12.Missouri State Archives. The Missouri Mormon War ( accessed 10 Sep 2014
13. Missouri State Archives. The Missouri Mormon War, Image of Governor Lilburn Boggs Extermination Order ( accessed 10 Sep 2014 
14. "Timeline: The Early History of the Mormons" ( accessed 10 September 2014)
15. Rich, Charles Coulson log home Creator Mays, Kenneth R. Contributor Mays, Kenneth R. Copyright Status/Owner Licensed from Kenneth R. Mays December 12, 2002 Description This log house is located in Mirabile, Caldwell County, Missouri about 4-5 miles south of the site of Far West. The structure was first owned by Charles C. Rich, who presided over a branch of the Church in that area during the northern Missouri period of Church history. Following the expulsion of the Saints from Missouri in 1838-1839, the property was acquired by James Wallace and was owned by the Wallace family until about 1900. The home was subsequently covered over with wooden siding and mistakenly thought to be a newer, frame home. In 1995 the original log structure was discovered inside the newer siding. Efforts are now underway to preserve the structure. Elder Rich was called to the Quorum of the Twelve in 1849 and served in that capacity unitl his death in 1883. Date Original 2003-05 Publisher Digital Brigham Young University. Harold B. Lee Library Date Digital 2003-05 Edition Electronic reproduction; Genre Photographs Collection Religious Education LDS Church History and Doctrine Owning Institution Brigham Young University Subject Rich, Charles C. (Charles Coulson), 1809-1883 Rich, Charles C. (Charles Coulson), 1809-1883--Homes and haunts Mormon Church--Apostles Subject Complete Rich, Charles C. (Charles Coulson), 1809-1883; Rich, Charles C. (Charles Coulson), 1809-1883--Homes and haunts; Mormon Church--Apostles; Apostles (Mormon Church); Council of the Twelve (Mormon Church); Quorum of the Twelve Apostles (Mormon Church) Geography Mirabile (Mo.) Caldwell County (Mo.) Geography Complete Mirabile (Mo.); Marquams Store (Mo.); Caldwell County (Mo.); Caldwell Co., Mo. Course REL C 341 Hierarchy LDS ChurchHistory Geography United States Missouri (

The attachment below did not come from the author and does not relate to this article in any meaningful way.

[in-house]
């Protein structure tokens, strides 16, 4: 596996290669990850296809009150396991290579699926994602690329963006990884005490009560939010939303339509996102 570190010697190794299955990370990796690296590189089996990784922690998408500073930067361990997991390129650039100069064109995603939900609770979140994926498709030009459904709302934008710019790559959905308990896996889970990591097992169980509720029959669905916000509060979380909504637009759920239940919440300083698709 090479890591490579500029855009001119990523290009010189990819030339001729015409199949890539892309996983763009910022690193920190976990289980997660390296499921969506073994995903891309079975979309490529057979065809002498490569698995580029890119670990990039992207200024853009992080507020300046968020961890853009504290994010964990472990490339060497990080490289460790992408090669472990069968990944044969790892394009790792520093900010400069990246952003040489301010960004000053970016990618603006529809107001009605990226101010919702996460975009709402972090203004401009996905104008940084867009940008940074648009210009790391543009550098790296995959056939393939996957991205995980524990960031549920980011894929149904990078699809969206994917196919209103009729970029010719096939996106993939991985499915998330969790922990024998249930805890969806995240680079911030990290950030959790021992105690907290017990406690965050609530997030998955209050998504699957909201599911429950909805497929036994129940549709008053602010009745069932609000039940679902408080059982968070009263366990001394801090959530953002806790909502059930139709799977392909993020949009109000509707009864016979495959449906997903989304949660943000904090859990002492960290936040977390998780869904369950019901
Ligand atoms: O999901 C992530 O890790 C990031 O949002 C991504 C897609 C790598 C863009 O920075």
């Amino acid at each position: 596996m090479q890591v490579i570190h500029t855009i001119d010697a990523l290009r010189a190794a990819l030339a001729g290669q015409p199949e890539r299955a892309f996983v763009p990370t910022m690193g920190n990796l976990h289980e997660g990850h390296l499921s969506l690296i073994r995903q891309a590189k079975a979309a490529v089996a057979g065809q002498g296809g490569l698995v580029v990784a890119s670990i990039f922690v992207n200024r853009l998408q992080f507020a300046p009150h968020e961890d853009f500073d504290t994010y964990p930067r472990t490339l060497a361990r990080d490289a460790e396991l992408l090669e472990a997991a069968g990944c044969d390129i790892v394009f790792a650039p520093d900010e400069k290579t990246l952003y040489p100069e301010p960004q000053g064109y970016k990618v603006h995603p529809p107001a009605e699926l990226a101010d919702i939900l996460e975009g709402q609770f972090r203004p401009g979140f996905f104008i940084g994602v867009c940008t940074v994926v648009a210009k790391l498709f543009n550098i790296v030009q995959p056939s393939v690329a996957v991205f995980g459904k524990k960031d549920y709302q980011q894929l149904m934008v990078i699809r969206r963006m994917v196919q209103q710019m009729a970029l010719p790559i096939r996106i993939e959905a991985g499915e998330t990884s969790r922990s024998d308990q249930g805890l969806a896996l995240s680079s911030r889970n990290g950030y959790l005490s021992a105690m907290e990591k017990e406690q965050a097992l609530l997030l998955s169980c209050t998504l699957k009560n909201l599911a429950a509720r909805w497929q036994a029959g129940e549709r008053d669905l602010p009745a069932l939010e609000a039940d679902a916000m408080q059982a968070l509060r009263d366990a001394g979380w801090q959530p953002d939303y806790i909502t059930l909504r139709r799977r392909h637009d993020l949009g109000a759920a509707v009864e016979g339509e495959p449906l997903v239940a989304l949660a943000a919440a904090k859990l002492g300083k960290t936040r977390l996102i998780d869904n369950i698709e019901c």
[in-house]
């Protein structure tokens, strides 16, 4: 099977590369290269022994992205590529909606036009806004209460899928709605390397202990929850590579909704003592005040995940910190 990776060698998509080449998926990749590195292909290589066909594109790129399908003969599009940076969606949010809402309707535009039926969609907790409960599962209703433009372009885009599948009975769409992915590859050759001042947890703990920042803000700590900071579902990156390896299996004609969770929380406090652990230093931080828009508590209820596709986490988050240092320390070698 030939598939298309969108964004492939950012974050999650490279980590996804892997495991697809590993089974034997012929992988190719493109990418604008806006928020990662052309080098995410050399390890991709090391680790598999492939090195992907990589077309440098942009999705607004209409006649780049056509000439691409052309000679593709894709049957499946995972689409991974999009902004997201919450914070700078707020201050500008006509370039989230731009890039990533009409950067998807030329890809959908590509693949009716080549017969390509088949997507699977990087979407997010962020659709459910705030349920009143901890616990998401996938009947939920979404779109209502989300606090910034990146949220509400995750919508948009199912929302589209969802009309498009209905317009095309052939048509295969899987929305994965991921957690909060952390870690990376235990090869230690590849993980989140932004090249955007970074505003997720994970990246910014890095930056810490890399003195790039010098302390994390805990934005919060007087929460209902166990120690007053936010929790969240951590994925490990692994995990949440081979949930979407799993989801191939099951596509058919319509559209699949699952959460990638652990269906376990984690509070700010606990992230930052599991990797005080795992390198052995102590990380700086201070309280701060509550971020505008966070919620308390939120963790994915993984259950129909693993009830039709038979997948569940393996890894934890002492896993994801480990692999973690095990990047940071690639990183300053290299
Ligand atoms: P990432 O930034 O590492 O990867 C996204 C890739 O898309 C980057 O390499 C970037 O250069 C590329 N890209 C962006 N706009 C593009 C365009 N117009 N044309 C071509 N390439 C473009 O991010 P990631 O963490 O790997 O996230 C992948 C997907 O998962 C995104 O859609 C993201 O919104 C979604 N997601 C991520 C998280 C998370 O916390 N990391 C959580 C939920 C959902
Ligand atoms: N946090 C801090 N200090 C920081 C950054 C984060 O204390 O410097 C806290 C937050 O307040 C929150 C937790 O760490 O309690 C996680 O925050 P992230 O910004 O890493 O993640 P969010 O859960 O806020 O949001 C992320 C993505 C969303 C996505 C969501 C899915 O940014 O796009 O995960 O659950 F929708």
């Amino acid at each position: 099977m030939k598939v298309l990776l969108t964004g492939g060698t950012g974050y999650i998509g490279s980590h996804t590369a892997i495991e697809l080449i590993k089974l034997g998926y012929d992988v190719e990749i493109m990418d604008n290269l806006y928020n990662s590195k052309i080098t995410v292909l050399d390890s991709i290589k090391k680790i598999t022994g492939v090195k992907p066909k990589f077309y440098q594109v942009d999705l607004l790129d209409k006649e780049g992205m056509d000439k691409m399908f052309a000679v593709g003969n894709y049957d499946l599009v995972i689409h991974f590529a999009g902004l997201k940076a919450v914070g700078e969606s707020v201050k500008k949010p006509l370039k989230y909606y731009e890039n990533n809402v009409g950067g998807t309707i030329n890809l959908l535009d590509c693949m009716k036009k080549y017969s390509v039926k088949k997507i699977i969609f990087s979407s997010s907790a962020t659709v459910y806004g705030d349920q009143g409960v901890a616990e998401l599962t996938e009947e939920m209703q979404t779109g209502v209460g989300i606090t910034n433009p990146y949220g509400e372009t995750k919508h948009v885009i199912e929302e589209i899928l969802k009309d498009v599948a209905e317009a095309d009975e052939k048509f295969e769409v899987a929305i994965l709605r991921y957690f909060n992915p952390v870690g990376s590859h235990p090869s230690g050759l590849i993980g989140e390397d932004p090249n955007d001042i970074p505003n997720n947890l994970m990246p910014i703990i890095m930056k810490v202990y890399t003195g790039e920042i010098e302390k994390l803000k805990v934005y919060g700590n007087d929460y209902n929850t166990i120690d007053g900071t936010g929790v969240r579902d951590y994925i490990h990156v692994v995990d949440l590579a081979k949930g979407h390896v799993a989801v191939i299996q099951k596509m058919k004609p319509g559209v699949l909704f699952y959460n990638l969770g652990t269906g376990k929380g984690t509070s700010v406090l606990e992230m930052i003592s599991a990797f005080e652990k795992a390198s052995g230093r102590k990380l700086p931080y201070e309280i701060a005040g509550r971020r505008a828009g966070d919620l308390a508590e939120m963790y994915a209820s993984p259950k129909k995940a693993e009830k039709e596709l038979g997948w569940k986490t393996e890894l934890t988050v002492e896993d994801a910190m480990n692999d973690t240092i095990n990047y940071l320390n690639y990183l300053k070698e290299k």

16. Savage, C. R. Title: [Charles G. Rich bust portrait], Photographer:Savage, C. R. (Charles Roscoe), 1832-1909,
Electronic reproduction; Publisher Original: Fine Art Bazar, Salt Lake City Date Original: ca. 1875-1883, Publisher Digital: L. Tom Perry Special Collections, Harold B. Lee Library, Brigham Young University, Date Digital: 2004-07, Call Number: MSS P 24 Item 207 Original: taken ca. 1875-1883,Description: A bust portrait of a man with a beard. Written on the back- Charles G. Rich. Back label- C.R. Savage, Fine Art Bazar. Owning Institution: Brigham Young University, Subject: Men--Portraits Rich, Charles C. (Charles Coulson), 1809-1883, Genre: Photographs Cartes-de-visite Portraits, Collection: Charles R. Savage Photograph Collection ( : accessed on 5 September 2014
17. Wikipedia contributors. "Battle of Crooked River." Wikipedia, The Free Encyclopedia. Wikipedia, The Free Encyclopedia, 21 Jan. 2014. Web. 11 Sep. 2014.  
18. Wikipedia contributors. "Charles C. Rich." Wikipedia, The Free Encyclopedia. Wikipedia, The Free Encyclopedia, 10 Sep. 2014. Web. 11 Sep. 2014. 
19. Wikipedia contributors, "Chronology of Mormonism," Wikipedia, The Free Encyclopedia, (accessed 10 September 2014). 20. Wikipedia contributors. "Lilburn Boggs." Wikipedia, The Free Encyclopedia. Wikipedia, The Free Encyclopedia, 30 Aug. 2014. Web. 11 Sep. 2014.